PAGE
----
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The Ministry of Health and Childcare (MoHCC) of Zimbabwe joined hands with United Nations Children’s Emergency Fund (UNICEF) in a project to equip rural health facilities with solar-powered systems.
The solar-powered facilities will be implemented under the Sustainable Energy for Health Facilities and Surrounding Communities Programme (SE4HF). The initiative is supported by the Government of Sweden and the Health Development Fund (supported by the Global Alliance for Vaccines and Immunization, UK, Sweden, Ireland, EU).
The project targets four districts in Zimbabwe to improve quality healthcare services for women and children. The districts that will be benefited are Chimanimani and Chipinge in the Manicaland province, as well as Gokwe North and South in the Midlands province.
These districts were selected on the basis of UNICEF‘s assessments in consultation with the relevant authorities and specified the communities that highly need alternative energy sources. The objective is to improve the healthcare facilities for women and children from deprived communities, through the provision of sustainable energy solutions.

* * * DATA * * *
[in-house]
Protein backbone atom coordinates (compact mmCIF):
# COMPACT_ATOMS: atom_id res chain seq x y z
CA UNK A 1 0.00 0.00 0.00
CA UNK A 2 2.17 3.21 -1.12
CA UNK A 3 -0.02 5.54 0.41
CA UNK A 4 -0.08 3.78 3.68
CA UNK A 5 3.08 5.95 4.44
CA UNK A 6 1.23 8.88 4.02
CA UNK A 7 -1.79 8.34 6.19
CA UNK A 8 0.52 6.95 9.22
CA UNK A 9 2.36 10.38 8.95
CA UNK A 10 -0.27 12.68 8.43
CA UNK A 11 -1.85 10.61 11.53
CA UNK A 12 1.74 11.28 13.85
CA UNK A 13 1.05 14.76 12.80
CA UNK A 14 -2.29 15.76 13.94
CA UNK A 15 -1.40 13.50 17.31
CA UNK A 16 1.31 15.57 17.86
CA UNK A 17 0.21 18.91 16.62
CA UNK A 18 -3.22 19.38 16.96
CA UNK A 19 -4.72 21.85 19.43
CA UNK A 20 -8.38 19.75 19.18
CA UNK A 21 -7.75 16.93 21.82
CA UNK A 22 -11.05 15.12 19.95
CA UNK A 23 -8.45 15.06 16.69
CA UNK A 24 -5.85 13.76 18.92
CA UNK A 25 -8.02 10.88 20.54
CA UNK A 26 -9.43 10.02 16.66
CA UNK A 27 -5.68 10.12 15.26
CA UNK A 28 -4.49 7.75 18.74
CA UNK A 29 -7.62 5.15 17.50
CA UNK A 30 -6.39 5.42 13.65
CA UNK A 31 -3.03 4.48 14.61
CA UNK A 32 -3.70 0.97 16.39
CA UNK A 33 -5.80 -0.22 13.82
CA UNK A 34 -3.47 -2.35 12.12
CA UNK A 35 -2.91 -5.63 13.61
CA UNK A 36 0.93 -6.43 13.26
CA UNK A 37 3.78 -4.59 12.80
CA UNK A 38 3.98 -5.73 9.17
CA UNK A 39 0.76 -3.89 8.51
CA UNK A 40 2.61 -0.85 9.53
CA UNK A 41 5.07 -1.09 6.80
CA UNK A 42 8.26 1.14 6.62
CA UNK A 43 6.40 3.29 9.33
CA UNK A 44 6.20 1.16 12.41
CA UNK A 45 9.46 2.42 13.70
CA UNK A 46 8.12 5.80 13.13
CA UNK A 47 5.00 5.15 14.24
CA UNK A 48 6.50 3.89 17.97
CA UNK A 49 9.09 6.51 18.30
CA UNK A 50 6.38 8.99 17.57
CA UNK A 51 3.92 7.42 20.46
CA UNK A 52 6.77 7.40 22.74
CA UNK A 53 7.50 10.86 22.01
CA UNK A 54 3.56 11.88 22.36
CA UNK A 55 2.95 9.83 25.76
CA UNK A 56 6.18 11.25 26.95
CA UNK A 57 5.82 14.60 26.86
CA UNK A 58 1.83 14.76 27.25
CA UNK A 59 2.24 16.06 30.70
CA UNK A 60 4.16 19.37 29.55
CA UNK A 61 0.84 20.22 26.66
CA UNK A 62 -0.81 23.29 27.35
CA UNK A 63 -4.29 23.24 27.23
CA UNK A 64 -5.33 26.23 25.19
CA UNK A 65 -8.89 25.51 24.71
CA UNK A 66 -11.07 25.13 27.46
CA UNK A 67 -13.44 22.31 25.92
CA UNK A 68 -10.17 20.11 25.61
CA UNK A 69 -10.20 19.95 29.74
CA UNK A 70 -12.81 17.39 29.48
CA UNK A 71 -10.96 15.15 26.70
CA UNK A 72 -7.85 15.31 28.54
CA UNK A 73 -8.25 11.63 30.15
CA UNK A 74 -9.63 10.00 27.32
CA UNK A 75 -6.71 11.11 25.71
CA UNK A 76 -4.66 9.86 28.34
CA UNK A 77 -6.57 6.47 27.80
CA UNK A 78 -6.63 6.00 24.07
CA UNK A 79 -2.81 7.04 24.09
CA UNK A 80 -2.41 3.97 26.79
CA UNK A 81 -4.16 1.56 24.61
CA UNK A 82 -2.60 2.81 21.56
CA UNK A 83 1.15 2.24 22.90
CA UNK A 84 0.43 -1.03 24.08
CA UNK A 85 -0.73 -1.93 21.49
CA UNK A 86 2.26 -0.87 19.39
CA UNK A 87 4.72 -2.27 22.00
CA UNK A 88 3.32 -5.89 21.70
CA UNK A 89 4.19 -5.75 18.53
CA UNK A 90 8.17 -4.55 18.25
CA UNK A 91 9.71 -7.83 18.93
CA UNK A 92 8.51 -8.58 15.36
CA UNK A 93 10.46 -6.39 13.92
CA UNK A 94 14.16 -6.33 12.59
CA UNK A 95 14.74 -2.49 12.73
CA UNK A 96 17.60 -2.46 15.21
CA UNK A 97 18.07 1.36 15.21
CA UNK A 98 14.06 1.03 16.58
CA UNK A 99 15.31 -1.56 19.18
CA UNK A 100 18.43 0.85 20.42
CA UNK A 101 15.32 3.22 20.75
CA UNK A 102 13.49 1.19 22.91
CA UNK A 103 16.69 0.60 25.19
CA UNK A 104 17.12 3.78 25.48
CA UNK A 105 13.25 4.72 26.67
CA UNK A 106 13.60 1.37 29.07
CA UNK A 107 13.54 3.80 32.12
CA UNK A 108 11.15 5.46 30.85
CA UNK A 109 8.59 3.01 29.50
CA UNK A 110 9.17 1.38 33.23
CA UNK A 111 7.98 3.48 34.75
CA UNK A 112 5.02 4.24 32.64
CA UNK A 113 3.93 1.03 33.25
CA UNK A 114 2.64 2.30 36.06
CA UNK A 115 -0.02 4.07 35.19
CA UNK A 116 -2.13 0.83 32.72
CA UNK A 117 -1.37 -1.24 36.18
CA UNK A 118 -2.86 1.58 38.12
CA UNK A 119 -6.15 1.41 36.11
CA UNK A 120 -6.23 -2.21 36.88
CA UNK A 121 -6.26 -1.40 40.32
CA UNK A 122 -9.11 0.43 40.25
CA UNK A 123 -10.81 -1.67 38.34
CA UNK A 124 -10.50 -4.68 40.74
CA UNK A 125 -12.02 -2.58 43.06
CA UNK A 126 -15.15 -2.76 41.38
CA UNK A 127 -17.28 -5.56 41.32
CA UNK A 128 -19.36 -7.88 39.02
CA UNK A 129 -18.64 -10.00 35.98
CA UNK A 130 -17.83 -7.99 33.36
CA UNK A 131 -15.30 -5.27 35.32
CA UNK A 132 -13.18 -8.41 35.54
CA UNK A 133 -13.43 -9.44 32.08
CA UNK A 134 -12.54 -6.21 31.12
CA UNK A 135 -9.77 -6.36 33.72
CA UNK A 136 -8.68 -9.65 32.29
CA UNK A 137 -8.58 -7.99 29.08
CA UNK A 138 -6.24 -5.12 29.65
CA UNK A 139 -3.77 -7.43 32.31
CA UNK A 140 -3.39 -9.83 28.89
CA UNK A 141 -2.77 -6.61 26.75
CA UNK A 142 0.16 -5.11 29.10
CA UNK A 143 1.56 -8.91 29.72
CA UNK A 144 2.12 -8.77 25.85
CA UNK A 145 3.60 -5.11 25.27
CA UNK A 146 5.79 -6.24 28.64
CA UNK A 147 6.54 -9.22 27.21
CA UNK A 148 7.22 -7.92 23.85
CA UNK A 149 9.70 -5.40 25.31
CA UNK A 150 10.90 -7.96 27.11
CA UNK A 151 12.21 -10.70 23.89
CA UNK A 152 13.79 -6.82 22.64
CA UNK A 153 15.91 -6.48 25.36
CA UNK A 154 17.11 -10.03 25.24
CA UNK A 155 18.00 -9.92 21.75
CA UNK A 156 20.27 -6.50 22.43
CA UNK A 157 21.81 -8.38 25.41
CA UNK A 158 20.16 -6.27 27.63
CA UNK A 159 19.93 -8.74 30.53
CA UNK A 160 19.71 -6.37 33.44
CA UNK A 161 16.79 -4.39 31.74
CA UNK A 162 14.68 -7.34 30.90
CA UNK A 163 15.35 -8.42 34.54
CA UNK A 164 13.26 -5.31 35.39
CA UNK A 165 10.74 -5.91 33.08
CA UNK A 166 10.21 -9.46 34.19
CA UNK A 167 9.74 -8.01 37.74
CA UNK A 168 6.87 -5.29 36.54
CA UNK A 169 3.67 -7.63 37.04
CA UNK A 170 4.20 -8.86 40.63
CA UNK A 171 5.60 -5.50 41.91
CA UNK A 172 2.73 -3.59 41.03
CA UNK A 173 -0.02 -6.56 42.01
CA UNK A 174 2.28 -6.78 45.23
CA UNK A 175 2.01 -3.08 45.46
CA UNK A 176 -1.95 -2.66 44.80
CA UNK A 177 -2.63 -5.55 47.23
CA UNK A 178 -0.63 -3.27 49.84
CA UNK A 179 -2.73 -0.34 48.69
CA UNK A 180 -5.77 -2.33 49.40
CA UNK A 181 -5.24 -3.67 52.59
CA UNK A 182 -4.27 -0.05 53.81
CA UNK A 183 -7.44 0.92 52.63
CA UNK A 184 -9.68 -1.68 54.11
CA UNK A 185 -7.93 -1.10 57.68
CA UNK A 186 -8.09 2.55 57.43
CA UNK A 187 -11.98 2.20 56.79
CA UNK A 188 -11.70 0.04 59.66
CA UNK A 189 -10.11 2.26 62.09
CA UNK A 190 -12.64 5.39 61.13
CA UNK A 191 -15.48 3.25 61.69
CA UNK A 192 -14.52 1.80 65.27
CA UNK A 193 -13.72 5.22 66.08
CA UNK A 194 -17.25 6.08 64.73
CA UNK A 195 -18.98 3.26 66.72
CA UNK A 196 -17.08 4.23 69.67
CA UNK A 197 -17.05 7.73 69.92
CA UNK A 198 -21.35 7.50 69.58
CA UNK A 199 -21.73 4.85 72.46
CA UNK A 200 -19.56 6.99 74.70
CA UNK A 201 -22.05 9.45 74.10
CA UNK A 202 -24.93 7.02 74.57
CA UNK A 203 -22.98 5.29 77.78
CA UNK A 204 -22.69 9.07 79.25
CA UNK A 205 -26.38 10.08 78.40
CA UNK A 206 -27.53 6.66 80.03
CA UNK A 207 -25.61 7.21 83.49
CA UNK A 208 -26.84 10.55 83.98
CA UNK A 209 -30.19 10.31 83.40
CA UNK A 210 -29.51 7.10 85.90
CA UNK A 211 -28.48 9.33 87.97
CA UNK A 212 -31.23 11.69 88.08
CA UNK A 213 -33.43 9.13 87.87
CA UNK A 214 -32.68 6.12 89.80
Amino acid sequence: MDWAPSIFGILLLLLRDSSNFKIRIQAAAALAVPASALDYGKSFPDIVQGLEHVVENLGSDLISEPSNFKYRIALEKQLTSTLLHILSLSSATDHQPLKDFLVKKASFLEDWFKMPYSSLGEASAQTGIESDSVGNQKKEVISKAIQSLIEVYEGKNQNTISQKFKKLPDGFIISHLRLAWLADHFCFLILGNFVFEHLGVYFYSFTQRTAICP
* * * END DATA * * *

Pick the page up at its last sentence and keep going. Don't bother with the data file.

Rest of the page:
A total number of 30 health facilities in the targeted districts are planned to have solar-powered system installations, sustaining the cold chain for vaccination and improving other general conditions of certain facilities.
Although some of the clinics in Manicaland and Midlands provinces are connected to the national power grid, the electricity supply is unreliable. The situation worsens during the rainy season, according to the health workers. The rural health clinics face a number of challenges including lack of running water and reliable power supply.
“Our area is highly mountainous. During the rainy season, trees fall on electricity power lines. We sometimes go up to a month before the engineers fix the problem. With the solar systems installed, we are in a position to provide round-the-clock health services,” says Tapiwa Zuze, the Nurse-in-Charge at Muchadziya Clinic located in Chimanimani District.
Along with the solar installations in the health clinics, the surrounding communities will also benefit from the ‘Energy-Saving Stove Initiative’, a project that aims to provide an alternative and clean cooking solution that protects the environment.